Organization distributes four million copies of educational booklet
By Kaitlynn Anderson
Countless Canadians have learned about modern agricultural practices thanks to Farm and Food Care’s latest publication.
To date, the organization has published four million copies of The Real Dirt on Farming, which answers consumers’ questions and addresses misconceptions about the industry, Monday’s release stated.
Through the booklet, which touches on such topics as antibiotics and genetic engineering, Farm and Food Care aims to equip “consumers with the tools and information to make informed choices about their food,” the release said.
The publication even offers readers a glimpse into the everyday lives of farmers through profiles of producers, such as Gilbert and Stacey Matheson of New Brunswick and Bryan and Kyle Maynard of Prince Edward Island.
The booklet helps producers share their stories and can help them answer questions outside of their comfort zones, Madeline Rodrigue, communications coordinator for Farm and Food Care Ontario, told Farms.com yesterday.
“Farmers are the most valuable and credible sources for information about Canadian agriculture. However, they don’t always find opportunities to tell their story or they may not be sure where to start,” she said. “It’s important that Canadians understand the great deal of pride that farmers take in providing safe, nutritious and affordable food.”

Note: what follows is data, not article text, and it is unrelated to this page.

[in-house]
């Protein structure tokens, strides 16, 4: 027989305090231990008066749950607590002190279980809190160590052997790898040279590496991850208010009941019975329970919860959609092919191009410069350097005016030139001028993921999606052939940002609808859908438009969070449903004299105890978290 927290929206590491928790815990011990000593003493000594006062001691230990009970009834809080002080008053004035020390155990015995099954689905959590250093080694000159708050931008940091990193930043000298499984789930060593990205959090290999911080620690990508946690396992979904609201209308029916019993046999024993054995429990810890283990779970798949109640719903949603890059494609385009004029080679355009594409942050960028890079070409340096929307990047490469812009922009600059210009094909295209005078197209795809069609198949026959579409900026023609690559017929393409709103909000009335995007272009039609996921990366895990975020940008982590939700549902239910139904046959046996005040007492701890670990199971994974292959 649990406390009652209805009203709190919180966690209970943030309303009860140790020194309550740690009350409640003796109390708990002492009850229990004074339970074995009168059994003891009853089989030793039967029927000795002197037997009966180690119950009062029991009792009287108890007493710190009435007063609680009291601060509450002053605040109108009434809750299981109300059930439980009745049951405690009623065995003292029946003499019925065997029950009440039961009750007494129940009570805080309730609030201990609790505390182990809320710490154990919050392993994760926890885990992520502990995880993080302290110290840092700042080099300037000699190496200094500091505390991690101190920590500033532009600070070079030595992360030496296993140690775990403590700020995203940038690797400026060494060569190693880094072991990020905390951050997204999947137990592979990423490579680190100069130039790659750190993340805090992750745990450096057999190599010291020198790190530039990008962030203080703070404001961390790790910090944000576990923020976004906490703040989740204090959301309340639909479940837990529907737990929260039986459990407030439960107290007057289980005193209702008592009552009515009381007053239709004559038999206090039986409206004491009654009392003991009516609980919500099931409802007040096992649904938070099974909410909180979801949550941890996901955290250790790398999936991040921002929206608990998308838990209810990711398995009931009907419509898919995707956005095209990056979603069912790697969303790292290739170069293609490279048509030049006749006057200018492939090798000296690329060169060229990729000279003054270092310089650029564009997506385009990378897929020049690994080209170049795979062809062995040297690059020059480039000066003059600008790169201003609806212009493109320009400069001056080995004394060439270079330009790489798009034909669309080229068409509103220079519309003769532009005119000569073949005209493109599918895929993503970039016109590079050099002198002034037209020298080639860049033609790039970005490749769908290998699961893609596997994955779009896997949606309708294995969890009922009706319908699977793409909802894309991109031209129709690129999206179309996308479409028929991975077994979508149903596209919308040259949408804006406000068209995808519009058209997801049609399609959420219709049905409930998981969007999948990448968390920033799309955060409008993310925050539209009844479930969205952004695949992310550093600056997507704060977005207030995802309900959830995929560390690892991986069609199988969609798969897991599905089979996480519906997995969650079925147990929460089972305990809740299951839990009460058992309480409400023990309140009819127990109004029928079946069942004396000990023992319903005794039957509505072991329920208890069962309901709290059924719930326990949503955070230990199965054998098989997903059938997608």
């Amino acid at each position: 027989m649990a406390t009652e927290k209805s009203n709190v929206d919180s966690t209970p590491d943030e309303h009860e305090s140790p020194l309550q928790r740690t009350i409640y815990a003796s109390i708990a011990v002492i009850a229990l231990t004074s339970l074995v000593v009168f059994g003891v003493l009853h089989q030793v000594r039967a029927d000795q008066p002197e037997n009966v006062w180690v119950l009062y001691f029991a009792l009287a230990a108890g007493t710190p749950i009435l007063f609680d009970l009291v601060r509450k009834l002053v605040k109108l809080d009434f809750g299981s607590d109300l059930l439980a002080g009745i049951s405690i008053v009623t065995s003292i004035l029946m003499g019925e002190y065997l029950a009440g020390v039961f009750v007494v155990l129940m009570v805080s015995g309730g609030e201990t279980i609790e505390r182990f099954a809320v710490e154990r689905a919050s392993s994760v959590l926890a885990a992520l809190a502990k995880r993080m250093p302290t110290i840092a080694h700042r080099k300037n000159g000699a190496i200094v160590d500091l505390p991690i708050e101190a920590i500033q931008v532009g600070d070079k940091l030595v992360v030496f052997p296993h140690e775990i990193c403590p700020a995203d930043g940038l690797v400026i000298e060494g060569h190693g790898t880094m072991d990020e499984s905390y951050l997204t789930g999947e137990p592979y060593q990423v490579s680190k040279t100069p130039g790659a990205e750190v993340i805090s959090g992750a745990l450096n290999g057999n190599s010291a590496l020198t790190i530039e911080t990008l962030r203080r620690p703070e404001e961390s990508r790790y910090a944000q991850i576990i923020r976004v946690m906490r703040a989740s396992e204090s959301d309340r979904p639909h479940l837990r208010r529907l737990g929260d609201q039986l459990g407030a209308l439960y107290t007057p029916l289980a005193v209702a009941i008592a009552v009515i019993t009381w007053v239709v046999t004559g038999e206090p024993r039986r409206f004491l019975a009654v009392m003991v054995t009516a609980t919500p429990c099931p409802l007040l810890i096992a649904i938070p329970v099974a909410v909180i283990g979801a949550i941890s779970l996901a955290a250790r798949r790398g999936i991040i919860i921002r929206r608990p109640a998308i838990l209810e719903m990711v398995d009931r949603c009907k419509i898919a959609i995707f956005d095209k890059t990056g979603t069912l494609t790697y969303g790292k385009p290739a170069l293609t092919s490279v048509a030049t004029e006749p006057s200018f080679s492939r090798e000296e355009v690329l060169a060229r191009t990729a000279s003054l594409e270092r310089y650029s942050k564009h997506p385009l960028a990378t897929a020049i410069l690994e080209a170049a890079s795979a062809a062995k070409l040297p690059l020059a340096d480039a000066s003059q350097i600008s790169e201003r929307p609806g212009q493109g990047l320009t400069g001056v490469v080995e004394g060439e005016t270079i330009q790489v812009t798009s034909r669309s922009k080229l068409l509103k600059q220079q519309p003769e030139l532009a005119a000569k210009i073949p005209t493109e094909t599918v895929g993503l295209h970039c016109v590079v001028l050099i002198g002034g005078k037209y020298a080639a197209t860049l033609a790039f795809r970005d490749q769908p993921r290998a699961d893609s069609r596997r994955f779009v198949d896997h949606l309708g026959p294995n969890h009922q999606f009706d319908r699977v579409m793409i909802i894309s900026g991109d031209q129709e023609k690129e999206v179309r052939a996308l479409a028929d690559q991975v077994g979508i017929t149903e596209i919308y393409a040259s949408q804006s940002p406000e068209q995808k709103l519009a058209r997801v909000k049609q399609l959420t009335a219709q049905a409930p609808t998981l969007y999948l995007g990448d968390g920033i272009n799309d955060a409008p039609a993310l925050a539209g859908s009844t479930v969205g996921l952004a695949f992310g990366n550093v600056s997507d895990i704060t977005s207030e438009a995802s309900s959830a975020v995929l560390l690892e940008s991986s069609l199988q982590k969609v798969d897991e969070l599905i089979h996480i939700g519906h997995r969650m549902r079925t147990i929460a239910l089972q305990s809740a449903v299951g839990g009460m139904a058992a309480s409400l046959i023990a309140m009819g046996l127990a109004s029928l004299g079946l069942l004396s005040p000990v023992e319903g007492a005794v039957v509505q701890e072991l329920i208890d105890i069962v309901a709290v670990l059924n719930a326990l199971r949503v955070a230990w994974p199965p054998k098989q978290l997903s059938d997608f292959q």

To reach more Canadians, the organization distributed copies of the booklet to 200,000 households in the Globe and Mail last month. Readers also received an invitation to share their feedback on The Real Dirt on Farming with Farm and Food Care.
And many consumers offered positive reviews.
“Thank you for the excellent publication I received in my Globe and Mail yesterday. It is full of interesting information. I've read it through once, so far, and plan to keep it to re-read and share with others,” one individual told Farm and Food Care.
“I will use this in talking with my grandchildren about this important part of Canadian life,” another reader said.
Some readers were curious to learn more about Canadian ag and contacted the organization for more answers and resources, Rodrigue said.
The organization also received optimistic responses when it released the previous edition of the publication in 2016, a Better Farming article stated.
To read The Real Dirt on Farming online, click here.
UPDATED JUNE 1, 2018
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